The vocal double effect is fabricated using editing and pitch-shifting audio plugins to create additional texture and vibe along with the lead vocal part.
- [Instructor] In the companion to this course,…Vocal Production Techniques, we discussed…the nuances of capturing a doubled vocal…to add texture and vibe to the lead vocal.…But what if you didn't record one…and still want that texture?…It turns out there's an easy way…through editing to manufacture…a doubled vocal part effectively…so you can add some spice to your vocal sound.…Here's how we can do that in Logic Pro X.…Start by duplicating the part.…So let's say I want to go ahead,…and if I zoom in a little bit,…I want to do a doubled vocal in the pre-chorus section.…
So what I want to do is make two additional tracks.…I'll go up to Track, New Track,…and we'll do two new audio tracks.…Now I'm going to name these Doubled Left and Doubled Right.…Now the first thing we need to do…is actually physically double…or duplicate the part into these tracks.…Now I'm gonna go ahead and turn my Snap…to Smart Snap so it doesn't move around…in time as I move it.…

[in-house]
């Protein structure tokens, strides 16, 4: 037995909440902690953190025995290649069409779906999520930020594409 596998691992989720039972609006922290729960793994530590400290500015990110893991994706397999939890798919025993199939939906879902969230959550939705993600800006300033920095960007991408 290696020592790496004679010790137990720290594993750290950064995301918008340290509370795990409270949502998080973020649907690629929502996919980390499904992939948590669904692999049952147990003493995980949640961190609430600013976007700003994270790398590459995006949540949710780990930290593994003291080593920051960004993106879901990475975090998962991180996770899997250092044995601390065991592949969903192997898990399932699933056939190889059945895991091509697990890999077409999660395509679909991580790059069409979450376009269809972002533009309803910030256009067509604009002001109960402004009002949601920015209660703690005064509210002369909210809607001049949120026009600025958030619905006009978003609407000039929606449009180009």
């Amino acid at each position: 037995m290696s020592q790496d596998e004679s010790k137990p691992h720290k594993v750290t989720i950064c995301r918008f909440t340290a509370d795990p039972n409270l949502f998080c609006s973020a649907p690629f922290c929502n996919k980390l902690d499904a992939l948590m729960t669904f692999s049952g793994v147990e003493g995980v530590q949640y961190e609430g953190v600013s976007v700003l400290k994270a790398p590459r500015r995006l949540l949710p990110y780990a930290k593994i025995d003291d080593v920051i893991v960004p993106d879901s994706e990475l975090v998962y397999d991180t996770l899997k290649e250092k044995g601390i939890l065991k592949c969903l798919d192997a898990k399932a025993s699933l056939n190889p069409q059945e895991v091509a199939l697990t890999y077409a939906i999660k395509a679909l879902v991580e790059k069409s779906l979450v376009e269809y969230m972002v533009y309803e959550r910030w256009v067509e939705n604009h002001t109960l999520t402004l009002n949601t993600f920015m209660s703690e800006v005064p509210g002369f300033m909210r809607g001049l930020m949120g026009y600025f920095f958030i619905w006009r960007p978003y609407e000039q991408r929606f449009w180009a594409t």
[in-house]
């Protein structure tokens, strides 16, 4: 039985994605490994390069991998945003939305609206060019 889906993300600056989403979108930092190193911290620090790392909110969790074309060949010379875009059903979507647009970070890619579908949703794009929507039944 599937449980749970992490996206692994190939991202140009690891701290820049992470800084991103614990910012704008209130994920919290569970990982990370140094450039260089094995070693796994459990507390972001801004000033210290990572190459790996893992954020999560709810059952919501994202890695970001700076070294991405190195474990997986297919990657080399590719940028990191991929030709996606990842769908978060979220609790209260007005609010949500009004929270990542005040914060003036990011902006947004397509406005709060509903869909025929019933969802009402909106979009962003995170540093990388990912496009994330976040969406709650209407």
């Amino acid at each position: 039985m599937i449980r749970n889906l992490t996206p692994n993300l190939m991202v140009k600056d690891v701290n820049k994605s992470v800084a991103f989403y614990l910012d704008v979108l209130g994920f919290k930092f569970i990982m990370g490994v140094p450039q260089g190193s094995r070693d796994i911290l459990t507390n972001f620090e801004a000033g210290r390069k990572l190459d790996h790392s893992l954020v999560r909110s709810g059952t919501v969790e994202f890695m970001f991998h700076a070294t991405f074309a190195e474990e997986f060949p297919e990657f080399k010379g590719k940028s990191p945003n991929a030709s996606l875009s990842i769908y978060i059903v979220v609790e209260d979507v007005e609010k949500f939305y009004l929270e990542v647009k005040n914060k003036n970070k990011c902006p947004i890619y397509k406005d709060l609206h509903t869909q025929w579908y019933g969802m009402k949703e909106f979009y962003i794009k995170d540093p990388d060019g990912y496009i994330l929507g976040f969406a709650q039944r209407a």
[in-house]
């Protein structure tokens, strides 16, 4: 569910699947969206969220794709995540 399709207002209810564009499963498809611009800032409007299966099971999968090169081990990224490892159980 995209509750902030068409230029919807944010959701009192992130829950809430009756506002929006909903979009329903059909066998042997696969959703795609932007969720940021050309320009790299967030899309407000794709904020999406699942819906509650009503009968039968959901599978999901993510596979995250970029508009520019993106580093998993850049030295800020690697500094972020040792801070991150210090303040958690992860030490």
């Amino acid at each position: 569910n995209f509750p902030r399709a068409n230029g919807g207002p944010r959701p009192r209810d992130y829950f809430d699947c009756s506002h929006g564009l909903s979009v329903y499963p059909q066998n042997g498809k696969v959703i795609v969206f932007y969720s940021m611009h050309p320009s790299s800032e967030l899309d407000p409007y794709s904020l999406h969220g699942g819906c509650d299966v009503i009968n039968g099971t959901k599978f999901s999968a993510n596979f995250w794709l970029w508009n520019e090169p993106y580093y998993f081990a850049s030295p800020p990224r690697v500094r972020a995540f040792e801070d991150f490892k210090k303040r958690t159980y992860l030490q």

And then I can hold Option, Drag,…making sure it stays in the exact same spot,…
Audio engineer Scott Hirsch starts with comping the vocals—combining the best performances into one final vocal master take. He explains how to edit out breaths and other noises and fabricate a doubling effect for additional texture and vibe, and then brings in some plugins into the mix—Antares Auto-Tune, Melodyne, and iZotope—to tune vocals and create more interesting soundscapes. In the "Mixing" chapter, Scott enhances the sound of the vocals with EQ, compression, reverb, delay, and automation, adding life and motion to the song. The final track demonstrates everything you can do to maximize the effectiveness of vocals with Logic Pro.
- Comping takes in Logic Pro
- Editing breaths and noise
- Doubling and tuning vocals
- Experimenting with iZotope's Stutter Edit
- Processing vocals with EQ and compression
- De-essing vocals
- Using reverb, delay, and modulation effects
- Automating levels and FX in Logic Pro